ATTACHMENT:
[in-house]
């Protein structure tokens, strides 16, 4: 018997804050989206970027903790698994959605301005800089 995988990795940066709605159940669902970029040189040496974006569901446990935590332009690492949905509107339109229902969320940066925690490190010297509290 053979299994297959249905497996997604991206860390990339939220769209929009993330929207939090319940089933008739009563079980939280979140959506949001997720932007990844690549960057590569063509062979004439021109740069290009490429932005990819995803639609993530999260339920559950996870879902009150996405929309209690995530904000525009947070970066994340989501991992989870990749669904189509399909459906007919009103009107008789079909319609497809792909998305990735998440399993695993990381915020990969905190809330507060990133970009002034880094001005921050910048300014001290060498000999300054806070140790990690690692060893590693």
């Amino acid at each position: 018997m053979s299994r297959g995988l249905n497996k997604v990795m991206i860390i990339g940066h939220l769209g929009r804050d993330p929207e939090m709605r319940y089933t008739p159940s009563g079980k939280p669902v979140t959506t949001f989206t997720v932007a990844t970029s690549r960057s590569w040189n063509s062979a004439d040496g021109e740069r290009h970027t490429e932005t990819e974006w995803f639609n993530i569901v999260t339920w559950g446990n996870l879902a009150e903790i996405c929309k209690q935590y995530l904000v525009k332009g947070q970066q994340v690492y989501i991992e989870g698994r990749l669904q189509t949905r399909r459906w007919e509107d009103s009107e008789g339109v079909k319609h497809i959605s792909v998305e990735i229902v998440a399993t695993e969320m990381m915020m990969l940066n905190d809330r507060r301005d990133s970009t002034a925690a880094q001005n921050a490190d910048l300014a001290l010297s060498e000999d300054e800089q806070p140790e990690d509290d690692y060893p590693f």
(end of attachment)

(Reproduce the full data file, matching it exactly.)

[in-house]
């Protein structure tokens, strides 16, 4: 018997804050989206970027903790698994959605301005800089 995988990795940066709605159940669902970029040189040496974006569901446990935590332009690492949905509107339109229902969320940066925690490190010297509290 053979299994297959249905497996997604991206860390990339939220769209929009993330929207939090319940089933008739009563079980939280979140959506949001997720932007990844690549960057590569063509062979004439021109740069290009490429932005990819995803639609993530999260339920559950996870879902009150996405929309209690995530904000525009947070970066994340989501991992989870990749669904189509399909459906007919009103009107008789079909319609497809792909998305990735998440399993695993990381915020990969905190809330507060990133970009002034880094001005921050910048300014001290060498000999300054806070140790990690690692060893590693």
């Amino acid at each position: 018997m053979s299994r297959g995988l249905n497996k997604v990795m991206i860390i990339g940066h939220l769209g929009r804050d993330p929207e939090m709605r319940y089933t008739p159940s009563g079980k939280p669902v979140t959506t949001f989206t997720v932007a990844t970029s690549r960057s590569w040189n063509s062979a004439d040496g021109e740069r290009h970027t490429e932005t990819e974006w995803f639609n993530i569901v999260t339920w559950g446990n996870l879902a009150e903790i996405c929309k209690q935590y995530l904000v525009k332009g947070q970066q994340v690492y989501i991992e989870g698994r990749l669904q189509t949905r399909r459906w007919e509107d009103s009107e008789g339109v079909k319609h497809i959605s792909v998305e990735i229902v998440a399993t695993e969320m990381m915020m990969l940066n905190d809330r507060r301005d990133s970009t002034a925690a880094q001005n921050a490190d910048l300014a001290l010297s060498e000999d300054e800089q806070p140790e990690d509290d690692y060893p590693f």